Opening of the special exhibit "Jacob Riis: How the Other Half Lives"
Date & Time: Friday, April 6, 2018. 9:00 am - 5:00 pm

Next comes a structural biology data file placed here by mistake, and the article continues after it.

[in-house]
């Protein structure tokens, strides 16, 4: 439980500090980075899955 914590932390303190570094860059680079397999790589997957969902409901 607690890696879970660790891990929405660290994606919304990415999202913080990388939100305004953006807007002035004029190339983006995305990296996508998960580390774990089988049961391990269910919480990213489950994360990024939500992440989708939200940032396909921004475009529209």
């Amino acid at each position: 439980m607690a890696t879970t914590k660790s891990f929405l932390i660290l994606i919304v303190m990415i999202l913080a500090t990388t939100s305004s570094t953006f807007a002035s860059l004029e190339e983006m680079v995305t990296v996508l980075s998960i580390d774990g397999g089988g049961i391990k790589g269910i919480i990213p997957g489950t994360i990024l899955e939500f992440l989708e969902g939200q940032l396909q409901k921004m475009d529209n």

The turn of the 20th century is best remembered as a two-sided coin. On one side, the close of the 1800s birthed modern America as we know it today. Industrialists like Andrew Carnegie and John Rockefeller built the first large corporations. Inventors like Thomas Edison and Alexander Graham Bell remade the American lifestyle through their innovation. On the other side, extreme poverty made life difficult for immigrants and the lower classes. Rather than call this period the nation’s “Golden Age,” Mark Twain sarcastically dubbed it “The Gilded Age,” noting the era’s unnecessary opulence for too few and excessive want for too many. Jacob Riis was a Danish-born American photographer who decided to use his talent with a camera to peer behind the gilded veneer of high society to expose the harsh realities of living in New York City at the turn of the century. A social reformer and early muckraker in the tradition of Upton Sinclair and Ida Tarbell, Riis traveled into tenements, factories and sweatshops to document the day-to-day lives of the city’s many poor immigrants and laborers. This is a traveling exhibit created by the National Endowment for the Humanities’ touring program, NEH on the Road. It contains several of Riis’ life-size photographs and personal artifacts, as well as multimedia features and interactive stations. In the spirit of Jacob Riis’ passion to give a voice to the voiceless, the exhibit will include photographs and testimonials of those struggling locally in Sandusky County and Northwest Ohio in order to foster a conversation about hardship in the 21st century. Admission is included with the price of a regular museum ticket. Members are admitted for free. Hours are 9 a.m. to 5 p.m. Monday through Saturday and noon to 5 p.m. Sunday with the exception of holiday hours and closings. This exhibit will be on display through May 25, 2018.